The short walk to the tube was busy but it didn’t stop Nick trying to talk.
“You look cold.”
“Yeah. It wasn’t fun.”
“I’ve been wanting to see you since that day in Parliament Square. I kept thinking about you. And I know you’re going to work but I need to talk to you.”
Suddenly Gem would rather be sitting in the road. She walked on but the traffic lights were red.
“About Skye,” he said. “Is she Rob’s?”
“I don’t know.”
He was looking at her now in a way she’d dreaded. “You don’t know because there’s another possibility? Because you weren’t too drunk to remember what happened after the funeral?”
Gem bit her lip and shook her head. She hadn’t wanted to hold on to it but she’d never quite erased it all. Leaning her head against his in the taxi they’d shared to the hotel where they’d both booked rooms. His hand holding hers. Pressed together at his door. Stroking his hair, while his crying shook his chest.
“We made love, Gem.”
“We had sex.”
“It was loving. We both lost Rob.”
The light changed. They walked, in step now. He reached for her hand but she couldn’t let him take it, not this time.
“We were both drunk. Maybe you don’t remember as much as you imagine.”
“I didn’t… when I woke and you’d gone, I thought I’d dreamed it. How could it be real? And if it was, I thought you’d be sick with…. And blame me.”
“With guilt. Yeah. I blamed myself more.”
They stepped down into the tube station.
“We didn’t take precautions?” he asked, his voice low.
She swiped her Oyster Card. “I don’t know. Do you? But I’m guessing neither of us took condoms to Rob’s funeral.”
She was first on the escalator but he stood close and tall behind her. She gazed up at the ads without seeing them.
“But you and Rob…”
“Not the last time.” The pack had been empty; she’d been the one to insist they took a chance, not caring if she fell pregnant with his child because thanks to him she was ready now to be a mother, with or without a father around. Forgetting the world that wasn’t fit to give a child a future.
Stepping off the escalator, they entered the tunnel and saw a tube, its carriage doors opening. Instinctively, she rushed for it, and they both fitted in. Now they stood holding the same yellow rail. She looked at his hand above hers, just as smooth and pretty as his face.
“So it’s fifty-fifty?”
“Yeah. Pretty much.”
“And you didn’t need to know?”
“Nick, try to understand. I didn’t want to be smothered by the Craigs. And I didn’t want to ask anything of you. How could I? It wouldn’t have been fair.”
“On me, or you?” Still his voice was quiet, kind.
“Either?” Had it mattered, a few weeks after the funeral, when she took the kit straight from the counter at a department store into the Ladies, and the line was blue? She’d only known that she wanted her baby, and life after death. “I hadn’t seen you since. I didn’t expect to see you again.”
“I didn’t think you’d want me to call.”
“We hardly knew each other. Without Rob…”
“Yes. So the only thing that made any sense was raising Skye alone. And I am, and she’s happy.”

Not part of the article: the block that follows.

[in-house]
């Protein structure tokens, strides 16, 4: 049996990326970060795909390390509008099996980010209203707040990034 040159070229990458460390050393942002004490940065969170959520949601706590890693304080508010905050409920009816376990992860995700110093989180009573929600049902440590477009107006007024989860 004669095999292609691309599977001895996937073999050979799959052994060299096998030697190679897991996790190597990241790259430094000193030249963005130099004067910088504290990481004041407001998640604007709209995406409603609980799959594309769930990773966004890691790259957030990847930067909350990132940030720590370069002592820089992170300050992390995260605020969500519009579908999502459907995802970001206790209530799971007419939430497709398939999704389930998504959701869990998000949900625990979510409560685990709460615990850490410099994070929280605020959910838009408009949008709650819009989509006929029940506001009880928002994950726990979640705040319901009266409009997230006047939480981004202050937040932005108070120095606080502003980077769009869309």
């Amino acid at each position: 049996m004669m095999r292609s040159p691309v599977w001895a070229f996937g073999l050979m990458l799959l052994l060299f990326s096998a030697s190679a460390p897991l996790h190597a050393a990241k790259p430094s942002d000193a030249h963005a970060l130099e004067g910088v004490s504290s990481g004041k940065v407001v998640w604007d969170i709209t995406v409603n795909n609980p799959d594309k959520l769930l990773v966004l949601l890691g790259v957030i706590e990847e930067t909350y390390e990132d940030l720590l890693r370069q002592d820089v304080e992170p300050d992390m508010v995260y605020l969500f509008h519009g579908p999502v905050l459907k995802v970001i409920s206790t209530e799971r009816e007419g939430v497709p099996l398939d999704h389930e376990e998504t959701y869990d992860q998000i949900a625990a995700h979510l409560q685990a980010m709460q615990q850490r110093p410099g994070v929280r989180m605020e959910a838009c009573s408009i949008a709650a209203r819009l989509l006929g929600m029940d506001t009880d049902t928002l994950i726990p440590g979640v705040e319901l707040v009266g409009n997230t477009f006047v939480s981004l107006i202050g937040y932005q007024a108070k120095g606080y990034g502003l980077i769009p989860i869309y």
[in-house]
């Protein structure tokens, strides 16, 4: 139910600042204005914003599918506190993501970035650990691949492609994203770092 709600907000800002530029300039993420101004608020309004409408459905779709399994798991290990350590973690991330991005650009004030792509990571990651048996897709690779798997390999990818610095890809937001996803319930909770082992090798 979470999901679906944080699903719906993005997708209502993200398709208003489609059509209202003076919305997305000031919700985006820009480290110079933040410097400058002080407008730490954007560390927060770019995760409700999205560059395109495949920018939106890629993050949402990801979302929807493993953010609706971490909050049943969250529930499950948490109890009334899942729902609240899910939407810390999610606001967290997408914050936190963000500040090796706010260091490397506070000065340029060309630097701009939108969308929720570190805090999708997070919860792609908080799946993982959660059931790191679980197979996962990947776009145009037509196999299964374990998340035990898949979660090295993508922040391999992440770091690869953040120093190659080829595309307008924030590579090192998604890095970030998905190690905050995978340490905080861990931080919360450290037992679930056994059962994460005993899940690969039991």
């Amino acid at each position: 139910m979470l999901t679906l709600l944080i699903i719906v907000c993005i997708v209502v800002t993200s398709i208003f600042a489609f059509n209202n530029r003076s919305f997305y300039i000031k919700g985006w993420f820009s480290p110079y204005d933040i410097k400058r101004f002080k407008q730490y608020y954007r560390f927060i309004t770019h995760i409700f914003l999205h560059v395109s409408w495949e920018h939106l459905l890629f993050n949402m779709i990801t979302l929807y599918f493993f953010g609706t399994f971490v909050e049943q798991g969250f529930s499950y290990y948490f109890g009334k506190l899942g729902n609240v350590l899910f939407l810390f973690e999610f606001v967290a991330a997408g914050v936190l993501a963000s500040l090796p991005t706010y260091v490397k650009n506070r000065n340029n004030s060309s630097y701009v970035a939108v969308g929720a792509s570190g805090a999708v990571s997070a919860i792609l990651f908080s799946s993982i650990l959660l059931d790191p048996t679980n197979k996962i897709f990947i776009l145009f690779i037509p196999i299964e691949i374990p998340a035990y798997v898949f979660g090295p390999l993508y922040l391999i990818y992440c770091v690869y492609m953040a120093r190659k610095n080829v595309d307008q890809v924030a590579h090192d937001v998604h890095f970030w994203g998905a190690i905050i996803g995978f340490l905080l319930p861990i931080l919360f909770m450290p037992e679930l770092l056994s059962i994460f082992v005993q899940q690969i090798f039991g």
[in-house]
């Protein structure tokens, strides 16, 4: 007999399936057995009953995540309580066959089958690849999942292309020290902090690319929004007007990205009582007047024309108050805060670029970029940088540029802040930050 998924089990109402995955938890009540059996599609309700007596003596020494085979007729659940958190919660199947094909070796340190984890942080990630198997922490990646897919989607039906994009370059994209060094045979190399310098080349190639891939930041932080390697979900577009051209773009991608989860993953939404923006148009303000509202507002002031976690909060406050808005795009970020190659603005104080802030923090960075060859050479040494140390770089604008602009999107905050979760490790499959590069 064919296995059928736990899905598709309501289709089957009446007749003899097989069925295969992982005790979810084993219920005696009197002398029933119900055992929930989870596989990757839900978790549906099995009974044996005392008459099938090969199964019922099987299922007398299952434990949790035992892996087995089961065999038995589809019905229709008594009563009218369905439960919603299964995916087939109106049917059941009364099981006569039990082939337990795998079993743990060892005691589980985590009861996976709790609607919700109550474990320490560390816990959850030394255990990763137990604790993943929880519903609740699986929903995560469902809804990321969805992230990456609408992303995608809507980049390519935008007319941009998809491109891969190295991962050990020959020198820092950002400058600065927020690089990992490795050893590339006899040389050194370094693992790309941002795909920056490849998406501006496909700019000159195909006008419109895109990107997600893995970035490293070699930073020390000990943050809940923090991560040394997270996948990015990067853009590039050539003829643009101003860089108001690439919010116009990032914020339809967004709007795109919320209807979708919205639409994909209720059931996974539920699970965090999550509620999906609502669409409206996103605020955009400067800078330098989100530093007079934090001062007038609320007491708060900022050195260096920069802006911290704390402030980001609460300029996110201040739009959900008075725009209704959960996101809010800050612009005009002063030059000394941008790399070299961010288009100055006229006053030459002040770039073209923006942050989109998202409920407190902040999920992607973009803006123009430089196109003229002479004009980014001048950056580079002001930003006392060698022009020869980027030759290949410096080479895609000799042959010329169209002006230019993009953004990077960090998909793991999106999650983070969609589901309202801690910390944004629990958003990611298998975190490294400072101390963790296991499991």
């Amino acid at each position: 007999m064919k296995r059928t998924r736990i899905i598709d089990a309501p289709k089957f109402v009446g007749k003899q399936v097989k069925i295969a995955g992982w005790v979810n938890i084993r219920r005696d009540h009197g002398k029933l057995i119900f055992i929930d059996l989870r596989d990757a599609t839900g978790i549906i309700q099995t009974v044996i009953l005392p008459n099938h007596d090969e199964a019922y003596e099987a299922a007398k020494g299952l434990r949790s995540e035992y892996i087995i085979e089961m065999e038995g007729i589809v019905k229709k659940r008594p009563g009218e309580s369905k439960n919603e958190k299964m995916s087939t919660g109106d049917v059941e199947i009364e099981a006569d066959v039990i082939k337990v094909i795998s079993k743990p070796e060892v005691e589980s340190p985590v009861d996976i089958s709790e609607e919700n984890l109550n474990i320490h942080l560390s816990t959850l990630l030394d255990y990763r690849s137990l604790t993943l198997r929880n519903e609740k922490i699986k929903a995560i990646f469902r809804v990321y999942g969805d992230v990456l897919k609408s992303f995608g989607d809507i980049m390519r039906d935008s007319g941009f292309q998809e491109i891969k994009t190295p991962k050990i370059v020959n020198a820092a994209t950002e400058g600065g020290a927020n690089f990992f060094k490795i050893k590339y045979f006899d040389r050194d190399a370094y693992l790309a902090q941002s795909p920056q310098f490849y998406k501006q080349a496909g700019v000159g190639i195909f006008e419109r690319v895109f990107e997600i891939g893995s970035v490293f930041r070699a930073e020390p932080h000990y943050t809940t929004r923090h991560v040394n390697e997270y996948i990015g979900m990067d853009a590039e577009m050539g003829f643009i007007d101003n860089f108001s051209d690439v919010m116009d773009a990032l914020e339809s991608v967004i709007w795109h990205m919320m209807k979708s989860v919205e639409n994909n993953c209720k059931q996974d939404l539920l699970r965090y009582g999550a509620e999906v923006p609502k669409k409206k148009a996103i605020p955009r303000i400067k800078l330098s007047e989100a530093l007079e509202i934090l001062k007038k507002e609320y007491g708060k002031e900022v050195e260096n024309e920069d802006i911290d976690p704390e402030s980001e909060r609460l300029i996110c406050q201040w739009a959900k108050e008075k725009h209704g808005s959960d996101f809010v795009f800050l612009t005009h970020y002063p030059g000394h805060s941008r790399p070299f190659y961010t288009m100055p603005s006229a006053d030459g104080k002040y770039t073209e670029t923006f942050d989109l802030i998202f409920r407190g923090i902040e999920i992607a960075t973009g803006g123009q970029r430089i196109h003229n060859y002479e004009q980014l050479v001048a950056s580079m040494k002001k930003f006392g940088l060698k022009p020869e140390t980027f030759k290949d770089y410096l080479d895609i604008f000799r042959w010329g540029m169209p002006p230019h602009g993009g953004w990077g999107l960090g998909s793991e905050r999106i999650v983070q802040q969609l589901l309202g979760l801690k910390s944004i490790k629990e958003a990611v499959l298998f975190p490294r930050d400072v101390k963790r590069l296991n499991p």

“She’s great.” His smile was sad. “And you left Bristol to be sure you didn’t bump into me…”
“I left Bristol because Rob would always be there.”
“You still love him?”
She nodded. It kept her alive.
“And you hope Skye is his?”
“I always have.”
Her stop had already been announced. He looked out as the tube slowed to a halt. “This is where you work.”
“Yes.” She reached up to kiss his cheek. “I’m sorry. I have to go.”
“Can I see you?” he called as the doors slid open. “One weekend? No claims.”
Gem stepped onto the platform but looked back. “Maybe. I don’t know.”
The doors closed. Gem walked towards the exit.
The café was quiet. Manda cut up her latest bake, thinking through the wording she would use at closing time, but beginning to hope she didn’t have to wait that long because the more she thought, the more decided she became. The three customers drinking coffee were all regulars and she usually enjoyed chatting with them, especially brave, quivery Viv, who walked with a stick and looked a generation older than she was, but today the only person she wanted to talk to was Farah.
She arranged the ginger cake with its label and looked into the kitchen where her boss was chopping carrots as if they’d offended her.
Farah turned and read her. “You’re going to tell me you’ve considered it carefully and you’re going to jump ship.”
“Yes. I thought maybe after Christmas.”
“What if this rebellion comes to a standstill?”
“It won’t. It will grow.”
“I dare say it could grow without you. But I know, you have to be there. You’d be blocking London right now if you weren’t trapped here.”
Manda nodded. She had to give everything to this movement or it wouldn’t be enough. She kept Farah up to date with developments, but not via Twitter, because she’d left that – in case some sleazy online news outfit ran Adam’s story, or in case he messaged her again, under that name or any other.
She was aware that Farah couldn’t quite believe she was in a position to manage without income, at least until the summer.
“I should be grateful to James,” she said, because he’d always been the serious earner, and a bit of a miser with it. Her Home Economics teaching, never more than part-time, was always a hobby in his eyes.
“The benefits of capitalism for the few,” teased Farah, and Manda held up her hands. “It won’t be the same without you here. That’s if I can keep afloat.”
Manda blew her a kiss; Farah was less huggable with a sharp knife in her hand. A group, probably from a nearby office, walked in together. They were loud and Manda thought she knew what they were complaining about, but she kept listening to be sure while they ordered drinks in turn.
“I think you’ll find,” she said, as they moved to sit down, “that these eco-warriors are motivated by the fact that the world is experiencing climate breakdown, as declared by experts from umpteen countries in zillions of scientific papers in the recent IPCC report. These people are bringing London to a standstill because signing another petition might not be enough to save our children.” She smiled. “I call them heroes myself. I’ll bring your drinks over in just a minute.”